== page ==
Quantification of Axonal Regeneration and Glial Scarring

Axonal regeneration and glial scar formation were analyzed using the morphometric software program Metamorph (Molecular Devices). Nine serial sections prepared at 80-μm intervals including the midline were analyzed per animal. The numbers of regenerating axons were quantified by counting the numbers of Tuj1-positive axons with a length of at least 50 μm within the 2 rectangles (500 × 1000 μm) that were 400 μm away from the rostral and caudal stumps of the injury sites. Glial scar formation was quantified by measuring the GFAP-positive areas within the 2 rectangles (1250 × 500 μm) including the rostral and caudal edges of the injury sites. The numbers of axons and GFAP-positive areas obtained from 9 sections were summed as the final numbers and areas, respectively.

Statistical Analysis

The Kolmogorov-Smirnov test, Shapiro-Wilk test, F-test, t-test, or Welch's test was performed depending on whether the data followed a normal distribution. The t-test was performed to examine significant differences in glial scar area, and Welch's test was performed to determine significant improvements in axonal regeneration. Furthermore, the t-test and repeated-measures analysis of variance were performed to examine significant improvements in BBB scores. All data are presented as the mean ± SEM. Data analyses were conducted using the SPSS software package (version 23.0, IBM); p < 0.05 was considered to denote statistical significance.

Results

Cell Viability of Cryopreserved BMSC Sheets

The cell viability of the BMSC sheets after cryopreservation was 92.88% ± 1.32% (n = 7), which was considered to represent good recovery after freezing. We therefore used cryopreserved BMSC sheets for all transplantation experiments.

BMSC Sheets Provided Neural Cells With a Permissive Environment for Elongation In Vitro

BMSC sheets prepared using AscP were easily detached from the culture dishes with a cell scraper (Fig. 1A) and could be lifted up with forceps (Fig. 1B). Immunohistochemical results showed that BMSC sheets expressed collagen Type I and laminin (Fig. 1C and 1E), but not collagen Type IV (Fig. 1D). Immunostaining of neurospheres cultured on a BMSC sheet revealed that both Tuj1-positive neurites and GFAP-positive astrocyte processes could elongate on the sheet (Fig. 1F). These results indicated that the BMSC sheets do not inhibit the elongation of axons and astrocyte processes.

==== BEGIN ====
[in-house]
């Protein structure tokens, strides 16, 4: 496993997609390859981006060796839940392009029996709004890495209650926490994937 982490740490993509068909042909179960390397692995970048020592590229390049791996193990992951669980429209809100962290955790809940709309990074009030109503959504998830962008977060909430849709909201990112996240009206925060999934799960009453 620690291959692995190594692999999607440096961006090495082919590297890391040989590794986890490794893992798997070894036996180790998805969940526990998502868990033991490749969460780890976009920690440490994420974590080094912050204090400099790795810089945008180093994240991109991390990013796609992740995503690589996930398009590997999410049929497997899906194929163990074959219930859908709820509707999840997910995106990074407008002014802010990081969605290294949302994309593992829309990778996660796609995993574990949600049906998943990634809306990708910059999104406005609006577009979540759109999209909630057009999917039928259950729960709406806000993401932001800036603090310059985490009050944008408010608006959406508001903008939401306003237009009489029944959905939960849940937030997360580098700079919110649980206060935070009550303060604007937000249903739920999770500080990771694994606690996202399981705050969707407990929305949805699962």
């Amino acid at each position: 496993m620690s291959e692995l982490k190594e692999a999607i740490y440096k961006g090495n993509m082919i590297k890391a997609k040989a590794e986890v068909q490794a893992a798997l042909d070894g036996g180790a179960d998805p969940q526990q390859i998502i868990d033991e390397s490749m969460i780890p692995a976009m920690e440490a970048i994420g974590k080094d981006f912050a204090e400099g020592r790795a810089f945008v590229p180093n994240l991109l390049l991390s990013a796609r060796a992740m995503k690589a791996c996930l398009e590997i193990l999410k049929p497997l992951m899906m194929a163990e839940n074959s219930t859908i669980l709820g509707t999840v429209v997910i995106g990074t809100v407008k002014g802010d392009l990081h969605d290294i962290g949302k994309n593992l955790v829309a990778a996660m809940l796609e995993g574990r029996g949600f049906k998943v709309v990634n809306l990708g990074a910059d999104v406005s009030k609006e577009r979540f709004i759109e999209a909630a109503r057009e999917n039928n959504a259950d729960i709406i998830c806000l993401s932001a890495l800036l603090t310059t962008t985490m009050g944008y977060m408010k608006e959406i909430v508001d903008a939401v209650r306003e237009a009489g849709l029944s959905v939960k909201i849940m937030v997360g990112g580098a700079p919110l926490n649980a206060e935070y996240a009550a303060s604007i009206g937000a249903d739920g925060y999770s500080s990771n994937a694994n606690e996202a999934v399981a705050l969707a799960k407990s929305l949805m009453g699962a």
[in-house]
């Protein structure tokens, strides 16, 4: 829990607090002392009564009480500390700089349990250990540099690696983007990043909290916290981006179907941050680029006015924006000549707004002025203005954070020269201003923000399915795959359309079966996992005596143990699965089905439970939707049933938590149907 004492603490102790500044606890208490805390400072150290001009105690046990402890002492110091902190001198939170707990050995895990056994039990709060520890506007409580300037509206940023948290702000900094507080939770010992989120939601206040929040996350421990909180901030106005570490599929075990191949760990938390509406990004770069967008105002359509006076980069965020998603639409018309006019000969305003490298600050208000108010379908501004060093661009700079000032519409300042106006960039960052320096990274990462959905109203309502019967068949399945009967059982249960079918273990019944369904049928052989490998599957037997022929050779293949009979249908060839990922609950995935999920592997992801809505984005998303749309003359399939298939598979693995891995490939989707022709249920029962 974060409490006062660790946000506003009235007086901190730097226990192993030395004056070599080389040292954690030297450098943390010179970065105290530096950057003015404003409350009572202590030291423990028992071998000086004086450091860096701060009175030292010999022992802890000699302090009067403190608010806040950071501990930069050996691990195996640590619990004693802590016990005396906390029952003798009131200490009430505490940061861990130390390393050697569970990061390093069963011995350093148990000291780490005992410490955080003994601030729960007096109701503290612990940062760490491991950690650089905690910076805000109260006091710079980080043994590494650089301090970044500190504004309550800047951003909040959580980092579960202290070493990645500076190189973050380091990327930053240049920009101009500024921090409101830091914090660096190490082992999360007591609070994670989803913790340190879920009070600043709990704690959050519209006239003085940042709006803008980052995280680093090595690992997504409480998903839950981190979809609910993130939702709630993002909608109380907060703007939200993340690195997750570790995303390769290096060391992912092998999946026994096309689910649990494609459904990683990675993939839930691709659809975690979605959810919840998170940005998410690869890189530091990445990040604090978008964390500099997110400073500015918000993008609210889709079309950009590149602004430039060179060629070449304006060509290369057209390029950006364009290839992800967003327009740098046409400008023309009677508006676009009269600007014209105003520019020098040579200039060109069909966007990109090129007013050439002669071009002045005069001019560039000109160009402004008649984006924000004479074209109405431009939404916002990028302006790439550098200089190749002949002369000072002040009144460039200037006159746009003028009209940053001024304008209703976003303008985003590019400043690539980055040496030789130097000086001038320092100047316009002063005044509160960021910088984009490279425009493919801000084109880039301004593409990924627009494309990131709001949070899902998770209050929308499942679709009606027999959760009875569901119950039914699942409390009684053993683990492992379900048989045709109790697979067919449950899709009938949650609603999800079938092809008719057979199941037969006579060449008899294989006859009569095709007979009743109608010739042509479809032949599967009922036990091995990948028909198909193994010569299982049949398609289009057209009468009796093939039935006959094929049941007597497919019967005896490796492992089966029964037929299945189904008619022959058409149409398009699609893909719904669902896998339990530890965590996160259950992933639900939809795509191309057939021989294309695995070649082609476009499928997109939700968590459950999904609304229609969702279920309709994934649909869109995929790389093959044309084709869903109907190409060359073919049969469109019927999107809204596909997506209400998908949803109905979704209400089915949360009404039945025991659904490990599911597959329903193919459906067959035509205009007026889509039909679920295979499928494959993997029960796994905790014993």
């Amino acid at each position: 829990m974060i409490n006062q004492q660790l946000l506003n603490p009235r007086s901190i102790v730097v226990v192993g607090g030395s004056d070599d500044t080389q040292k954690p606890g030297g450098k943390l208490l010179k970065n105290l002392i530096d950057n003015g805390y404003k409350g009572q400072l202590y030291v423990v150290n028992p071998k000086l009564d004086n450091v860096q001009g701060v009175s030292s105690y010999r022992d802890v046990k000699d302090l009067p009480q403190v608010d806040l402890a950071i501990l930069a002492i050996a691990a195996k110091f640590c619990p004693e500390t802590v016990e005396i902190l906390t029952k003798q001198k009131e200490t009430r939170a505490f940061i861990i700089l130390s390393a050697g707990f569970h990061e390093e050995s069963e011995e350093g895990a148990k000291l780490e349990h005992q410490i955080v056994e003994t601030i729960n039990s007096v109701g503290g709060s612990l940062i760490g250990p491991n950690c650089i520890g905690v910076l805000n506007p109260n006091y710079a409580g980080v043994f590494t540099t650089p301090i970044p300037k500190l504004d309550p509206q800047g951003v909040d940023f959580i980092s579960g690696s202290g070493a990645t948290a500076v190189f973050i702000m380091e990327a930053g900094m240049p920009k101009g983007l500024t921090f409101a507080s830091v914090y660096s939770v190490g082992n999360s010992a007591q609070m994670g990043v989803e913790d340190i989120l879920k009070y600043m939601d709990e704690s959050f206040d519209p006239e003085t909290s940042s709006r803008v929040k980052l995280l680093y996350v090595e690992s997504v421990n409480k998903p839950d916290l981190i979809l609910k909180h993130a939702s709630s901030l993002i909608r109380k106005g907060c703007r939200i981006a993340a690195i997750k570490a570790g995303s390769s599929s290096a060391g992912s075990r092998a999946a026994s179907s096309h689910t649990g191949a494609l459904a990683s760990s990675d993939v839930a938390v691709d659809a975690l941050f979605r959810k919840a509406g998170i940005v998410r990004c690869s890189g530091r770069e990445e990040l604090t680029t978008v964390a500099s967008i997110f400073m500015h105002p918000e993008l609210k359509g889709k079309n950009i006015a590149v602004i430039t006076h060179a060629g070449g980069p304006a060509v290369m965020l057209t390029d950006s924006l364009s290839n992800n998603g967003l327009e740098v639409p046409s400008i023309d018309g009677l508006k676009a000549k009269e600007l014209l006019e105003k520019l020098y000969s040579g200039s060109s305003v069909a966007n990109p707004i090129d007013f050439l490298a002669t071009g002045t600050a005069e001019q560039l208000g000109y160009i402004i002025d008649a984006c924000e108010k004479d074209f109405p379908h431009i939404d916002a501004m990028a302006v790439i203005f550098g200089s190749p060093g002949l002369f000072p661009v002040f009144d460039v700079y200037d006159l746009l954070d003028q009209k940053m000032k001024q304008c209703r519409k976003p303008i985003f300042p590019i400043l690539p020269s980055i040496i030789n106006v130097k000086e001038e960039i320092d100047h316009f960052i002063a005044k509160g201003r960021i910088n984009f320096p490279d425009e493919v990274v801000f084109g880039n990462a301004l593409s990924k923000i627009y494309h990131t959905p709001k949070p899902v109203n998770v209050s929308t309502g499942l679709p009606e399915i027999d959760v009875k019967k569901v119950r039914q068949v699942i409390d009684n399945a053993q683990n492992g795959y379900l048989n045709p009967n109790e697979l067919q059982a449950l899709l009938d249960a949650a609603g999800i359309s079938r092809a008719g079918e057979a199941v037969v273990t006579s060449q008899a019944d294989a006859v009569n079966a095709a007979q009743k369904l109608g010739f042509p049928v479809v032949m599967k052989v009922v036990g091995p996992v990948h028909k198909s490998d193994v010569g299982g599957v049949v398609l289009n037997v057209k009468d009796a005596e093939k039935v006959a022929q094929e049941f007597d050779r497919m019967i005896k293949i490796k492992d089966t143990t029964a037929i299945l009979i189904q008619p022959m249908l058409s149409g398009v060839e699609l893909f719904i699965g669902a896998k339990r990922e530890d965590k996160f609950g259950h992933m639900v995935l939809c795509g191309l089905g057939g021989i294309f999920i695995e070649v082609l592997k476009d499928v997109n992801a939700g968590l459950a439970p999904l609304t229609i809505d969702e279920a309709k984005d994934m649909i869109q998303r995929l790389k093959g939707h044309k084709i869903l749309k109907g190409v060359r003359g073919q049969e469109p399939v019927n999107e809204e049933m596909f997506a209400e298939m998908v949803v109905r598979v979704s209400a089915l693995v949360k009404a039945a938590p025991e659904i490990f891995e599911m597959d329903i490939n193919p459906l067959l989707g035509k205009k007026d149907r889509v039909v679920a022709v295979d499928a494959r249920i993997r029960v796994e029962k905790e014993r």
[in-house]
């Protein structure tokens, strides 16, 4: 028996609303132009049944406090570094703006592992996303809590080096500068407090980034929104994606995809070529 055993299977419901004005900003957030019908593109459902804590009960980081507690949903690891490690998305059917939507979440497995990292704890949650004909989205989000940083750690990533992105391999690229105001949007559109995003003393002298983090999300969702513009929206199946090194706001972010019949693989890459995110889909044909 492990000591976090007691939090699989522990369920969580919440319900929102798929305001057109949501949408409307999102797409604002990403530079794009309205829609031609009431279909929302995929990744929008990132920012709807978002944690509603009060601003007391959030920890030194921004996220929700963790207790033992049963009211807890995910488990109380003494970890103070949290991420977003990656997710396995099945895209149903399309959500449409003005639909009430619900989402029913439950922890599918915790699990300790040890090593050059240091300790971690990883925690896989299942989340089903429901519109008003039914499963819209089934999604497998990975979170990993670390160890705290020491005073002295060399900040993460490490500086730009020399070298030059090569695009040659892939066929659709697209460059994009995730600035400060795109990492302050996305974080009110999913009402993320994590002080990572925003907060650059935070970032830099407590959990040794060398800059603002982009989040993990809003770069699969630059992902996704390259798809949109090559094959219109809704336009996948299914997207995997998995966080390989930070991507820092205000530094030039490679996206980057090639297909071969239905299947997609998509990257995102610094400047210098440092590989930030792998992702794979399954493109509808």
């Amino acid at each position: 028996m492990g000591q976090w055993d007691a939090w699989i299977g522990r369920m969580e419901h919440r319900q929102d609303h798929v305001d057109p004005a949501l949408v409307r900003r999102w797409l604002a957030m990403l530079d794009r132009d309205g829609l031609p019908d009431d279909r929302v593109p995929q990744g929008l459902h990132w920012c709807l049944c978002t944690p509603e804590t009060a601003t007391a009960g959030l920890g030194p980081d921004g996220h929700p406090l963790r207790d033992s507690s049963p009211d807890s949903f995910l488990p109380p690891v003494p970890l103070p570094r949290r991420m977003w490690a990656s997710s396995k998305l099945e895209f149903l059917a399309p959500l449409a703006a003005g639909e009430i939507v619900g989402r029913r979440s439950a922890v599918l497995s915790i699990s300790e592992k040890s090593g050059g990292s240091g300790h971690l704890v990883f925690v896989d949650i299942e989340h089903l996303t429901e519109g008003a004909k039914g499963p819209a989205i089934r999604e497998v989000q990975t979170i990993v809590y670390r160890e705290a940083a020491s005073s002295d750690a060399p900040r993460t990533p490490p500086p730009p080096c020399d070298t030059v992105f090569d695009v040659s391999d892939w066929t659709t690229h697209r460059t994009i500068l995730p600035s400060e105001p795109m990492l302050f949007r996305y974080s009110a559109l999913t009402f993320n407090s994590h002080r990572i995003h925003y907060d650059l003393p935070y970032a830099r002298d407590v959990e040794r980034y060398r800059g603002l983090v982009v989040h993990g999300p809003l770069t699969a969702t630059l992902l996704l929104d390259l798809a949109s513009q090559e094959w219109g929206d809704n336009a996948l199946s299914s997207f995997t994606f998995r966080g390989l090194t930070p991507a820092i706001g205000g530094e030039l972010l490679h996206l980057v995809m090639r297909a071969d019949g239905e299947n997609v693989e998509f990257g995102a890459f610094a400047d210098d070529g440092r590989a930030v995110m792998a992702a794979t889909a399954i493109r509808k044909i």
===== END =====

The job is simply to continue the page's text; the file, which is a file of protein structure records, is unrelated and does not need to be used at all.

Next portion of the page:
FIG. 1.
FIG. 1.

BMSC sheets are permissive for axonal growth and astrocyte extension. A and B: The appearance of a BMSC sheet. The sheet could be scraped and picked up with forceps. C–E: Double labeling of ECM proteins, collagen Type I (C), collagen Type IV (D), laminin (E), and actin with phalloidin in BMSC sheets. The sheets were immunoreactive for collagen Type I and laminin, but not for collagen Type IV. F: Neurospheres were cultured on a BMSC sheet for 3.5 days. Immunocytochemistry using Tuj1 and GFAP revealed extending Tuj1-positive neurites and processes of GFAP-positive astrocytes. Bar = 100 μm. Figure is available in color online only.

BMSC Sheets Promoted Axonal Regeneration

A spinal cord defect (Fig. 2A) was filled with a folded BMSC sheet (Fig. 2B) or GS (Fig. 2C). Two weeks after transplantation, double labeling of Tuj1 and GAP43 (a marker for growing axons) was performed. The results showed that the majority of Tuj1-positive axons at the sheet-transplanted site overlapped with GAP43-positive axons (Fig. 3A), indicating that almost all axons at the injured site were regenerating axons.

FIG. 2.
FIG. 2.

A T-8 laminectomy was performed, and the spinal cord was transected at the same level with a 2-mm defect (A, arrow). A BMSC sheet (B) or GS (C) was transplanted into the defect in contact with both spinal stumps (arrowheads). Figure is available in color online only.

FIG. 3.
FIG. 3.

The transplantation of BMSC sheets promoted axonal regeneration across the BMSC sheet-transplanted site. All sections were sliced in the coronal plane. A: The majority of Tuj1-positive axons at the sheet-transplanted site overlapped with GAP43-positive axons at 2 weeks after transplantation (arrow). B and C: Many more Tuj1-positive axons beyond the GFAP-positive glial scar were observed at the sheet-transplanted site compared with the GS-transplanted site at 2 weeks (2w; B [upper: rostral; lower: caudal]) and 8 weeks (8w; C) after transplantation. At 8 weeks after transplantation, elongated Tuj1-positive axons across the transplanted site were observed only in the sheet-transplanted animals (arrow), but not in the GS-transplanted animals (arrowhead). D: The number of axons with a length of at least 50 μm was counted within the 2 rectangles 400 μm away from the rostral or caudal stump of the injury site. The counting areas are within the green boxes. E: The numbers of axons obtained from 9 sections at 80-μm intervals were summed. There were 4 rats in each group. *p < 0.05, Welch's test. Bar = 200 μm. Figure is available in color online only.